Hidden Ways To Increase Factory Uptime

The world of manufacturing varies greatly from one industry to the next. Skill-level of the workers, the number of and potential for bottlenecks, and wildly differing production schedules are just a few of the things that coalesce to make one plant so different from the next.

What they do all have in common however, regardless of industry, is the negative impact of downtime; or perhaps more accurately, the shared need to maximize factory uptime. A plant floor is a complex place with a lot of moving parts – you might even call it a well oiled machine – but that doesn’t mean that there aren’t ways to make operations run more efficiently.


Scheduled Downtime Can Actually Increase Uptime

There’s a common misconception when it comes to plant operations that planned downtime to maintain equipment and machinery does not add value; in fact, it’s just as likely to be associated with loss of capacity as it is with maintaining efficiency. Of course, this position is coming from the short-term perspective.

Proactive maintenance performed by skilled technicians not only helps to prolong the lifespan of a factory’s equipment, it can also help to prevent catastrophic breakdown (unscheduled downtime), both of which can impact a company’s bottom line.

As important as it is, in order to be effective, proactive maintenance tasks must strike a balance between safety, cost, and uptime. That means working efficiently to ensure these activities are completed safely and in a time effective manner – after all, every second a machine is down, it’s not generating any revenue. Performing too much preventative maintenance too frequently means that technicians run the risk of giving the impression that their efforts aren’t working; performing too little and the risk of a mechanical failure can grow exponentially.

Proactive maintenance, when done properly allows technicians to perform a quantitative analysis of the condition of a piece of equipment and, over time, allows them to predict instances of failure. It may not sound like a lot, but even just 30 minutes of additional unscheduled downtime twice a week can cost a manufacturer hundreds of thousands of dollars in unrealized output every year – so it only makes sense that managers make proactive maintenance as part of their factory uptime strategy.

Leveraging Technology in Economy of Scale Initiatives

When talking about efficiency on a factory floor, nothing can compete with automated equipment. A company that infuses their production line with equipment that can anticipate operational needs will obviously enjoy an advantage over their competitor. And with increased use of automation, comes the higher need to ensure they don’t interfere with each other. While automation allows plant managers to analyze their production line from start to finish, the real benefit is in the system’s unrivaled capacity to perform with complete accuracy; something that is unheard of in the human workforce.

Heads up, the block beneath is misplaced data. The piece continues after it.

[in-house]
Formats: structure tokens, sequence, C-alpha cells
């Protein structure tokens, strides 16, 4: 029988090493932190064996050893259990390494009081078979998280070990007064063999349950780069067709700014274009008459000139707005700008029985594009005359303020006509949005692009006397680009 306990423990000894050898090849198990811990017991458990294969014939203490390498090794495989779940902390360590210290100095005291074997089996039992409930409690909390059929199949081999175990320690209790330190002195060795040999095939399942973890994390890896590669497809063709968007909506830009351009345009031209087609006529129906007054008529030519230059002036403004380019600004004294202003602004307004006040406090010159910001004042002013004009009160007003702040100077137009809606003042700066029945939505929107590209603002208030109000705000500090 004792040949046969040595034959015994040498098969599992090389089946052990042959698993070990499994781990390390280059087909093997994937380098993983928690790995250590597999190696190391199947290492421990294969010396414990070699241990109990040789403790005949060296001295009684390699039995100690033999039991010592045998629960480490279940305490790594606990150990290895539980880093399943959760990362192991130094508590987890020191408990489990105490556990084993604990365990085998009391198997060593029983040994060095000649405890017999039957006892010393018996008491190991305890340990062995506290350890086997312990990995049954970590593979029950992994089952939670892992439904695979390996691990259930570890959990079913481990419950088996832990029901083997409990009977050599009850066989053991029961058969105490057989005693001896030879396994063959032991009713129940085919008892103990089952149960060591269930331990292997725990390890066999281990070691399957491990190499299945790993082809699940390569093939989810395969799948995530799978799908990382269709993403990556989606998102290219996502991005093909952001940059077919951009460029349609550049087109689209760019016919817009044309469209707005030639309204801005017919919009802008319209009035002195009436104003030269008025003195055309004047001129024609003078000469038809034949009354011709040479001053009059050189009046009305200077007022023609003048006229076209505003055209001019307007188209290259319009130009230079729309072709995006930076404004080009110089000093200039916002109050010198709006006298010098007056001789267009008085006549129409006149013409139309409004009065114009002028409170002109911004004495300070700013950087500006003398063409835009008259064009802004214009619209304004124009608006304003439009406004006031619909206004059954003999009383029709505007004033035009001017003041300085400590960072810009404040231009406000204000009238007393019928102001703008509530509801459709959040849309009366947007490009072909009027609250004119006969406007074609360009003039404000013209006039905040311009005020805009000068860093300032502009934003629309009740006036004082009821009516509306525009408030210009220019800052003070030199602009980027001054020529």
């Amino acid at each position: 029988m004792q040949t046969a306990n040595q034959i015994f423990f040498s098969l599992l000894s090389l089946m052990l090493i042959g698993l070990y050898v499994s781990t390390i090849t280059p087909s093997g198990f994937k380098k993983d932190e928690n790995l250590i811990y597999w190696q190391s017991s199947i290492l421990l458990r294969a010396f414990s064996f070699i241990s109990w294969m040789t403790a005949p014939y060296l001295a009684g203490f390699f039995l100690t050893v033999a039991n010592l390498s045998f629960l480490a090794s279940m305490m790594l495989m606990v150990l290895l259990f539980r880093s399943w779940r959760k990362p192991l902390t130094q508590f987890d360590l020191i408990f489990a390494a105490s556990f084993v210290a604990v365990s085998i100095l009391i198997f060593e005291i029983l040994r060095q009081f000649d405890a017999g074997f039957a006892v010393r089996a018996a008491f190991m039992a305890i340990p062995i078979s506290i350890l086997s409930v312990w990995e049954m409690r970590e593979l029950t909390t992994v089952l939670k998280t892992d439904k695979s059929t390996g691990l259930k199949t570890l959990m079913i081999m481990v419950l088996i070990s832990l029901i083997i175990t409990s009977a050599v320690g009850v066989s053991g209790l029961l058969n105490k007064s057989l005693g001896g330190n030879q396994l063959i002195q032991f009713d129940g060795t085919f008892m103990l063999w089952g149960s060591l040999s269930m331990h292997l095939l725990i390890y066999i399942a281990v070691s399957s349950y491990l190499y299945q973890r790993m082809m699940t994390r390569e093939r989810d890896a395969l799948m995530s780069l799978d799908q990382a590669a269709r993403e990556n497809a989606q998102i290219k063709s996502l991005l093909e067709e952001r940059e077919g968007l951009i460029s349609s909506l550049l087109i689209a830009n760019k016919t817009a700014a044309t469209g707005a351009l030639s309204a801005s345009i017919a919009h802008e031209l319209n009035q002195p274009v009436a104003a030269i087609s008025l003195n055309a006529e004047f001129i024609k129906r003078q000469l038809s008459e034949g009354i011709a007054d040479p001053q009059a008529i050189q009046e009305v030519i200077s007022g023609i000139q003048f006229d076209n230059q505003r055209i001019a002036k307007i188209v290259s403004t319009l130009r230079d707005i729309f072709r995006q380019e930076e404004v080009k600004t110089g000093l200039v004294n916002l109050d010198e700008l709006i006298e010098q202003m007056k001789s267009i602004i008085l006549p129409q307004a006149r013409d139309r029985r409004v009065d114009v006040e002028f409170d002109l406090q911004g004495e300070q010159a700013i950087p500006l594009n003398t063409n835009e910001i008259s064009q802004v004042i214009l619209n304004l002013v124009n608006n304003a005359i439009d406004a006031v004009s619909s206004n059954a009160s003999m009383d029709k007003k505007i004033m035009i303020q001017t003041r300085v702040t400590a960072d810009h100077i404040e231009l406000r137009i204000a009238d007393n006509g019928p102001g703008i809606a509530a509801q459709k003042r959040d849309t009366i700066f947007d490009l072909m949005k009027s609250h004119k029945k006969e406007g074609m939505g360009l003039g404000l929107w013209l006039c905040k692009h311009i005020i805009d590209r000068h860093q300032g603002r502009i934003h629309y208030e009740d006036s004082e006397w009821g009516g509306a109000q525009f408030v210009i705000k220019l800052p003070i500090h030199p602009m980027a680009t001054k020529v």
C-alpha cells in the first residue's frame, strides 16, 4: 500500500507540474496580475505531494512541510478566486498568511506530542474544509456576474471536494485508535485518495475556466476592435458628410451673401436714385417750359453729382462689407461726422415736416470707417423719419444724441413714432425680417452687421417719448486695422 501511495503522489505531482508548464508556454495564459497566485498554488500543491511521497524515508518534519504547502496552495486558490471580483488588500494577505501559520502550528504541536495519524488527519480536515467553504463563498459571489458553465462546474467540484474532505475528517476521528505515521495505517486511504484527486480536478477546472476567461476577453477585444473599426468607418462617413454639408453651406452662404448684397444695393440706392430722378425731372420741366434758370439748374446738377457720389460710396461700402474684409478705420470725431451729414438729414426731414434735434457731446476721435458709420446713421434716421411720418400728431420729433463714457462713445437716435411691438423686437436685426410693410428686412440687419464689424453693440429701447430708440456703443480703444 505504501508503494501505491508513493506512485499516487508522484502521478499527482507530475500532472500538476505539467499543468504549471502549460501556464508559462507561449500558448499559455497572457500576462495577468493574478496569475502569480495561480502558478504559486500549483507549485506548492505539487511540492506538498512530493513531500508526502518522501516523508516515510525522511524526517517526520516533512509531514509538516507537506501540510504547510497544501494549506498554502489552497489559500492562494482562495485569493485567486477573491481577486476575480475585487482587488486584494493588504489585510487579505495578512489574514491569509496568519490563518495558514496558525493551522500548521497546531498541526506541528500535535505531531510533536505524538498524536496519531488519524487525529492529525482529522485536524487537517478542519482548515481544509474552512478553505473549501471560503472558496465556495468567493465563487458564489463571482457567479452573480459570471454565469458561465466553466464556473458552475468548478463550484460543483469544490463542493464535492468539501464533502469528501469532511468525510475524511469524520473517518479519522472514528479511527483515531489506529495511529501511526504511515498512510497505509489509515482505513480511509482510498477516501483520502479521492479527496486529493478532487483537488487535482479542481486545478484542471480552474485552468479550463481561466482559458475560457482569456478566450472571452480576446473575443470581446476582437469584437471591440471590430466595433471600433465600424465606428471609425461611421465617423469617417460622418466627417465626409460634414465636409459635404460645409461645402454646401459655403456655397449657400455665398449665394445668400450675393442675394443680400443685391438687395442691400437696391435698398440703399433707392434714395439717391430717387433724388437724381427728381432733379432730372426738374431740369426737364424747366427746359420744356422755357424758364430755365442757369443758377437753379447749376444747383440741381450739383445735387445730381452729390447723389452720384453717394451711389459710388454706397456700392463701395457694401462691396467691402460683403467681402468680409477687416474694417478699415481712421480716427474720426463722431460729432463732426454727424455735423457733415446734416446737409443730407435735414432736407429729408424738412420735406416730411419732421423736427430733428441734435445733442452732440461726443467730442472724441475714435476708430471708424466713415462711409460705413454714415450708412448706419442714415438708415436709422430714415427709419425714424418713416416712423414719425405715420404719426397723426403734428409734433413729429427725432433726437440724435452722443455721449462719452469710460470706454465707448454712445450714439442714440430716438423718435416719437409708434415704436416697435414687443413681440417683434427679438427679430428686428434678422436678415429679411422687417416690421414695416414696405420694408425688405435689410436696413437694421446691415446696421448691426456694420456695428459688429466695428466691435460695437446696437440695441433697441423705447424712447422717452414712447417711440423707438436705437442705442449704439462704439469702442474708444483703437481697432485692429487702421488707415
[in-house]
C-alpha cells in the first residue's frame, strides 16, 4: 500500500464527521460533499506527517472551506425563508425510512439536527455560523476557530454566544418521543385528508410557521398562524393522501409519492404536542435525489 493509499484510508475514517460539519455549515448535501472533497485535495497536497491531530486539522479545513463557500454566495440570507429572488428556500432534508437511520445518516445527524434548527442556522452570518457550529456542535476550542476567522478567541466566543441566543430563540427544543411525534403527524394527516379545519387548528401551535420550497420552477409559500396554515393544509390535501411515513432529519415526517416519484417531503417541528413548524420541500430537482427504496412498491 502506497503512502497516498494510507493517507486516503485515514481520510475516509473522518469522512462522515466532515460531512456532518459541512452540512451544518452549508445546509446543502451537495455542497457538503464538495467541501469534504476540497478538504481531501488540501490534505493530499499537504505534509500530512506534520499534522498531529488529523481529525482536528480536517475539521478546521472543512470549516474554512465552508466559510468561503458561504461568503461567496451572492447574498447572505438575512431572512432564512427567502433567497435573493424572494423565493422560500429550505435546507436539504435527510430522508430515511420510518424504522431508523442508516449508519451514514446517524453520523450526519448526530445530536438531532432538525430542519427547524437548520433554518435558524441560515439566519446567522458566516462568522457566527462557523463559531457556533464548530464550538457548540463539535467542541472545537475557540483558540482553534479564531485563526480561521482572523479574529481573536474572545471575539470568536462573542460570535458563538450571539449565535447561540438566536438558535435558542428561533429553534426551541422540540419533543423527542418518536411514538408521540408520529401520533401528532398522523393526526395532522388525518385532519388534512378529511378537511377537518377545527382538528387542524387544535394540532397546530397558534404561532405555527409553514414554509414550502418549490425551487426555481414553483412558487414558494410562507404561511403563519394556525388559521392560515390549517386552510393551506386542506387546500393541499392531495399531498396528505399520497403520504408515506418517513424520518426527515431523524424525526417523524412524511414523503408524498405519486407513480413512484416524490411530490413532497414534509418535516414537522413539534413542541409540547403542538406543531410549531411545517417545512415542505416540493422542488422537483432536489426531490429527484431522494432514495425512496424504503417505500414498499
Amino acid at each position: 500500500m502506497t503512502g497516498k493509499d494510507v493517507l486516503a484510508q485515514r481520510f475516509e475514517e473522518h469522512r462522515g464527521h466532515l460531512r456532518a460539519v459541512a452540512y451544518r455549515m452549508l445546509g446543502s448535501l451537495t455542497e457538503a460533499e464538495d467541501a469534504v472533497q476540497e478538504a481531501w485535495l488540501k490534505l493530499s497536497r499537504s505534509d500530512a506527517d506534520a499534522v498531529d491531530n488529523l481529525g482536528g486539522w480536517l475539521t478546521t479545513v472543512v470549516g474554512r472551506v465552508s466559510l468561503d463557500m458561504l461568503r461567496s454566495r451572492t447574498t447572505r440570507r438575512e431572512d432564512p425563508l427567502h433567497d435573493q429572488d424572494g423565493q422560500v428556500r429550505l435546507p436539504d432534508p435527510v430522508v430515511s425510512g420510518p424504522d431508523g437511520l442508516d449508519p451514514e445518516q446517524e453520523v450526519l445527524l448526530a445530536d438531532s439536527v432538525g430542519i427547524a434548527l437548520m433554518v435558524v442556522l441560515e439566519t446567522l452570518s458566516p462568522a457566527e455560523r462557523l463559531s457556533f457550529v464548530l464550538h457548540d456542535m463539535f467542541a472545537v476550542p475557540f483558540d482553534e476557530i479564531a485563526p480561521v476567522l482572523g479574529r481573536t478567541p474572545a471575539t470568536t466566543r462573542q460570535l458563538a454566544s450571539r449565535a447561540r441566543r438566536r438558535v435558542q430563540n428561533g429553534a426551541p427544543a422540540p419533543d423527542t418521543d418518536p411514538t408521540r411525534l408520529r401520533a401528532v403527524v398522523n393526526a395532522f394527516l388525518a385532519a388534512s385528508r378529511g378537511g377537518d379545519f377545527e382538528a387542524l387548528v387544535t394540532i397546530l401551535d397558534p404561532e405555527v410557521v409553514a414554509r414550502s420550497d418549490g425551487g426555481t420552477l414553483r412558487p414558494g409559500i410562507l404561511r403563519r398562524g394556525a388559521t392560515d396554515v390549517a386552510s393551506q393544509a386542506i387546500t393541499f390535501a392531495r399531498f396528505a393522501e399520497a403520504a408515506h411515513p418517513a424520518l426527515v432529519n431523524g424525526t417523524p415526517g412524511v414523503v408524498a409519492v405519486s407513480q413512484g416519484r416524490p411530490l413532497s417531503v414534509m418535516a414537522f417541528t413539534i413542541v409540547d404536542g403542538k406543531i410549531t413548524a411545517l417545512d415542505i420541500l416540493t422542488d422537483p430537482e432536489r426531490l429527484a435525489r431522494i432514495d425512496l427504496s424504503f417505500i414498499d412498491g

An accurate production improves quality control of goods, increases the efficiency of inventory management and reduces labor costs. Granted, as beneficial as these systems are, they undoubtedly require a skilled workforce to maintain them. In fact, plant automation has, and will continue to feed the need for electronic and PLC programmers for years to come.

Examining Metrics to Improve Efficiency

Sometimes when things are running smoothly, it can be difficult to identify areas that might be improved. Is there a bottleneck that wasn’t accounted for? Is there an abundance of capacity that can be leveraged for further profit? By studying the metrics of a production line, plant managers can identify ways to optimize factory uptime.

OEE (overall equipment effectiveness) is a metric that examines the common causes of productivity loss and determines methods to improve the manufacturing process. The data that is extrapolated helps decision makers focus their energy and resources into the areas that require the most improvement with the ultimate goal of reducing the operating cost of their inventory. In addition to improving efficiencies on the plant floor, OEE data can also help to determine when it might be the right time to invest in new equipment based on a number of variables, or stay the course with what’s already on the factory floor.

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